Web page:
Dear Kristy: What Questions Should I Not Ask During An Interview?

recruiting employees, hiring employeesDear Kristy,

Every time I sit down to interview a candidate, I have a fear I’m going to ask questions that aren’t allowed. I want to get to know candidates as best as possible while staying within what’s acceptable and legal. I understand guidelines for each state are different but do you have any basic suggestions for questions to avoid?

Thank you!

Rebecca V.

Hello Rebecca!

This is a great question! We have tweaked our phone interview forms many times over the years to keep up on what’s acceptable, and what’s not. While I’m not an HR professional, I can at least offer a little bit of casual advice here.

Let’s start with the basics:

The Pregnancy Discrimination Act, the Americans with Disabilities Act, and the Civil Rights Act of 1964 (among others) forbid employers to ask interview questions that are related to a candidate’s:

  1. Age (EEOC)
  2. Medical information
  3. Height and weight
  4. Race, ethnicity, or color
  5. Gender or Sex
  6. S. Equal Opportunity Employment Commission.
  7. Citizenship
  8. Religion (EEOC)
  9. Disability (EEOC)
  10. Marital or family status or pregnancy

Those are really the basic things to avoid, but a good general rule of thumb is to stick to questions related to behaviors, skills, and experience needed to perform a job. If you find a discussion straying too far into personal space or that could drum up discrimination issues, do what you can to steer the conversation back to the straight and narrow.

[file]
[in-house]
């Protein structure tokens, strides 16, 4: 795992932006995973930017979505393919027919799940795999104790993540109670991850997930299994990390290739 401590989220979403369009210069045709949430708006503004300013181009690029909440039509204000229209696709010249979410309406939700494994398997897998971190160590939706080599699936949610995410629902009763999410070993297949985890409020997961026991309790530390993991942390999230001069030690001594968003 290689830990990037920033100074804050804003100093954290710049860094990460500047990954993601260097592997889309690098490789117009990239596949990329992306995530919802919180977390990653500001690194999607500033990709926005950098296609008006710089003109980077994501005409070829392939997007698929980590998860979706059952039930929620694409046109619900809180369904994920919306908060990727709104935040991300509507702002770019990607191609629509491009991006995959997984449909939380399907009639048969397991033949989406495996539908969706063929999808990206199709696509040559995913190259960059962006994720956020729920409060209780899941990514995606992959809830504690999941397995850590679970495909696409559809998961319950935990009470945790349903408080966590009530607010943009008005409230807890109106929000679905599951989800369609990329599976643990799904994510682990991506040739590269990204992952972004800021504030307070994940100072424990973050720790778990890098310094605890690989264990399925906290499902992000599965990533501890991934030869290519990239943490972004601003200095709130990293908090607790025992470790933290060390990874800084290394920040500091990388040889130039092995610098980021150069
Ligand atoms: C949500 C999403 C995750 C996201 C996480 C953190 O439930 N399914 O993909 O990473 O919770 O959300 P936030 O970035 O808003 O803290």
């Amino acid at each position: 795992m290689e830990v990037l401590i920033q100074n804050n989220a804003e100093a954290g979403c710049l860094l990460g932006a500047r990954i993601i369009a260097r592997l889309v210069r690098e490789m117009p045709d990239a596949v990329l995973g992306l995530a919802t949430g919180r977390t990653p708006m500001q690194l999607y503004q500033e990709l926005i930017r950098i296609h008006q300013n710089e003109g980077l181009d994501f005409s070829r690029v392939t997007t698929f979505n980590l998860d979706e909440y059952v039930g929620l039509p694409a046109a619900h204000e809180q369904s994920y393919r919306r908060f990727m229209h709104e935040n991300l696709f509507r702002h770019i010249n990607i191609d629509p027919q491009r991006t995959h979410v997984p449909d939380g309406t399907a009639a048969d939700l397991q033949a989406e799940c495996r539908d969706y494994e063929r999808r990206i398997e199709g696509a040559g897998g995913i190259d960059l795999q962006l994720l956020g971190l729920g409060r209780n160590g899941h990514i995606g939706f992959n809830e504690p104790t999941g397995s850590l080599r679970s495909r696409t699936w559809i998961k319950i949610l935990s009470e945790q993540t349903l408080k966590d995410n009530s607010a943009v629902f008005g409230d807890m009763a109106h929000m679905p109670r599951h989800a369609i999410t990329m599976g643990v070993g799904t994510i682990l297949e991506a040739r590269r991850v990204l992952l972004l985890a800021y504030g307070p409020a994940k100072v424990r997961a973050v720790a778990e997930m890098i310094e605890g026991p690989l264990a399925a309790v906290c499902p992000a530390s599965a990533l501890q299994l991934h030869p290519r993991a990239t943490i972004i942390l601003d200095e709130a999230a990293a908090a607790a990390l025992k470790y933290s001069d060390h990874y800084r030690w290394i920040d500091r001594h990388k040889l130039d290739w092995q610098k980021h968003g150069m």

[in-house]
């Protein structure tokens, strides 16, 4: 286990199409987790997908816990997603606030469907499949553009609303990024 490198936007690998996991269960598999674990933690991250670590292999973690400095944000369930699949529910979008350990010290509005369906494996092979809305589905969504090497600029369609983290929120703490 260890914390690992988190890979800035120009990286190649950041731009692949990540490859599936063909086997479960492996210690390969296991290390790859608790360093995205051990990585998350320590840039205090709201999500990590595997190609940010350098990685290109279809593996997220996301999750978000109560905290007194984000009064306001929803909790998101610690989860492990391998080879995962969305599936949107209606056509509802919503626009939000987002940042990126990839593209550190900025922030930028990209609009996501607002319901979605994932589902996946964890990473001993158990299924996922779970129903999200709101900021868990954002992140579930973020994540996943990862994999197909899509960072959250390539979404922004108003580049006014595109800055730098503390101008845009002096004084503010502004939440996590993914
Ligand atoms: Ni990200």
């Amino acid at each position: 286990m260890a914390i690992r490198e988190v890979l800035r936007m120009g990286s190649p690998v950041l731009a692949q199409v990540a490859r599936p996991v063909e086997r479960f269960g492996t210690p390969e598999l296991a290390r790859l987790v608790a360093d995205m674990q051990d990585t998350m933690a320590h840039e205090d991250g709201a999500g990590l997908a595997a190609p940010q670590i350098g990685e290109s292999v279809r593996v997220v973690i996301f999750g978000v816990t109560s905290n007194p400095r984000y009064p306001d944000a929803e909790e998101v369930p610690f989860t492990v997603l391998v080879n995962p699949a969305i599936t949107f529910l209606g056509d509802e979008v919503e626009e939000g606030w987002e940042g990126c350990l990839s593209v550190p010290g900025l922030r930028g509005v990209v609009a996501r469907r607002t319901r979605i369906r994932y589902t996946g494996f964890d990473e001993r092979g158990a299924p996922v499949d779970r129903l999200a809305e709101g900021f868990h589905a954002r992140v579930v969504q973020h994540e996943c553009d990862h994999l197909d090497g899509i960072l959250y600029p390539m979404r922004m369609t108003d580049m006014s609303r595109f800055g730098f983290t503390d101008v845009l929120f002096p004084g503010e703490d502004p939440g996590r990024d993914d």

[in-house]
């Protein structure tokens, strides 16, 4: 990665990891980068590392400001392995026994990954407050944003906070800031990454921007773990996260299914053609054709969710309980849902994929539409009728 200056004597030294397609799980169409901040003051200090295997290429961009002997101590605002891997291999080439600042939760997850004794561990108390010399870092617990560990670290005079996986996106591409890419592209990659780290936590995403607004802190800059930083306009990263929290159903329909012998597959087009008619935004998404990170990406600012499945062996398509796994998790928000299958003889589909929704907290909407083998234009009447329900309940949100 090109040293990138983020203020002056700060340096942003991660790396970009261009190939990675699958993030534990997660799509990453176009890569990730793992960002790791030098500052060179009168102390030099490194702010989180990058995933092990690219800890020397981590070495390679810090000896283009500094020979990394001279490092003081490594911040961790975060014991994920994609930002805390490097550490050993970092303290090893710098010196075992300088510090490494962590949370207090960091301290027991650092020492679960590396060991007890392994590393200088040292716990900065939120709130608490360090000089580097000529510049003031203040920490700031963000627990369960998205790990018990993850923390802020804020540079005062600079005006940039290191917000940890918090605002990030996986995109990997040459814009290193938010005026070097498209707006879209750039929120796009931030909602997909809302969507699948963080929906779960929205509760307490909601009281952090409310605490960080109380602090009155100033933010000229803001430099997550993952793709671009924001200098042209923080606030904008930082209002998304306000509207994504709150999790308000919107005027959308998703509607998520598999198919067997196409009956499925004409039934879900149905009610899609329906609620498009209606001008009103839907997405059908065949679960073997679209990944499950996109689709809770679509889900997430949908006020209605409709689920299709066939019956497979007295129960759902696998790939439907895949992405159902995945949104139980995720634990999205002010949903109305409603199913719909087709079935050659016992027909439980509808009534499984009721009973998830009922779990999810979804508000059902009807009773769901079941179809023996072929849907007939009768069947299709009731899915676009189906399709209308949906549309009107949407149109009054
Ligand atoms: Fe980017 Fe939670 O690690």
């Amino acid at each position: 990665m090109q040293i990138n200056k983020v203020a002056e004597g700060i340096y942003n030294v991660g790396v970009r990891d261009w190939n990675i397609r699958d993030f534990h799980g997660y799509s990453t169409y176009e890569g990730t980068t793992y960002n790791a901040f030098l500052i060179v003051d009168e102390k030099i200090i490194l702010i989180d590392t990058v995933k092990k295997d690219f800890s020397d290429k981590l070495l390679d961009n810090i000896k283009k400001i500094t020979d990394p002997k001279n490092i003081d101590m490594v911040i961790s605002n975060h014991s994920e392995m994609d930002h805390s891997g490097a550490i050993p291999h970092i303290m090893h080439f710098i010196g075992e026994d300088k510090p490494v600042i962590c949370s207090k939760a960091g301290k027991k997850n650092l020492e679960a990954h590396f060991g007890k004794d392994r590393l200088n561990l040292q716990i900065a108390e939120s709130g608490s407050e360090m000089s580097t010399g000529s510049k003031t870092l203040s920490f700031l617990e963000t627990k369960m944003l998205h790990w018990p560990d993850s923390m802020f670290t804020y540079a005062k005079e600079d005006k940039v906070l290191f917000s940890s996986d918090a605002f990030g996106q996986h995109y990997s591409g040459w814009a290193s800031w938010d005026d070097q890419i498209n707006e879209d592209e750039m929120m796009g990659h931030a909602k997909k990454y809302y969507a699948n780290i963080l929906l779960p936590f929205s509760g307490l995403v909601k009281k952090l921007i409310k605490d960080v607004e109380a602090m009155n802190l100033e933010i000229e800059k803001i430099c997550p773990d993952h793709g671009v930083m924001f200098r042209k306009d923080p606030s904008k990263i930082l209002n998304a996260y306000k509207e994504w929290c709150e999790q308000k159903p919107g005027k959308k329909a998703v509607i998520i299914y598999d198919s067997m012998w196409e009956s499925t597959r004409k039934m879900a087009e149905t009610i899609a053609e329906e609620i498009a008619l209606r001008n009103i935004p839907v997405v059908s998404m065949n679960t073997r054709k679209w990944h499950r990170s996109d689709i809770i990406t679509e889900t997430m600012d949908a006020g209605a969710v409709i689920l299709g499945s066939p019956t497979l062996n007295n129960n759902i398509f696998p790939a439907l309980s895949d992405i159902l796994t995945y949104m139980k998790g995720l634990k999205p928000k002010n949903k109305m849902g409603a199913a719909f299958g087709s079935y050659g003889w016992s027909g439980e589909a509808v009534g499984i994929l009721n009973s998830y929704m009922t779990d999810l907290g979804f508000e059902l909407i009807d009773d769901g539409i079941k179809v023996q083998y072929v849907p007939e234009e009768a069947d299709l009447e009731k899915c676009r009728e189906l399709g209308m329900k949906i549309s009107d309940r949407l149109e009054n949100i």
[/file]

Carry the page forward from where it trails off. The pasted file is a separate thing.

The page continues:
For example, if a candidate starts talking about needing flexible work hours to be available for their young children, you can respond with any company policies regarding flexibility, but otherwise, move on to a new question.

Here are some good questions to ask to help you glean some good information from an interview:

  1. Tell me about a time when your perseverance paid off at work.
  2. Tell us about a time when you believe a customer was delighted, and how that came to be.
  3. How would you define success?
  4. Describe your ideal boss and your ideal workplace.
  5. You are assigned to participate in a team that has several members who are not motivated to work hard and contributes their best efforts. How would you approach this motivation situation?

Want some more interviewing tips? Shoot me an email, I’m happy to help! kristy@wylander.com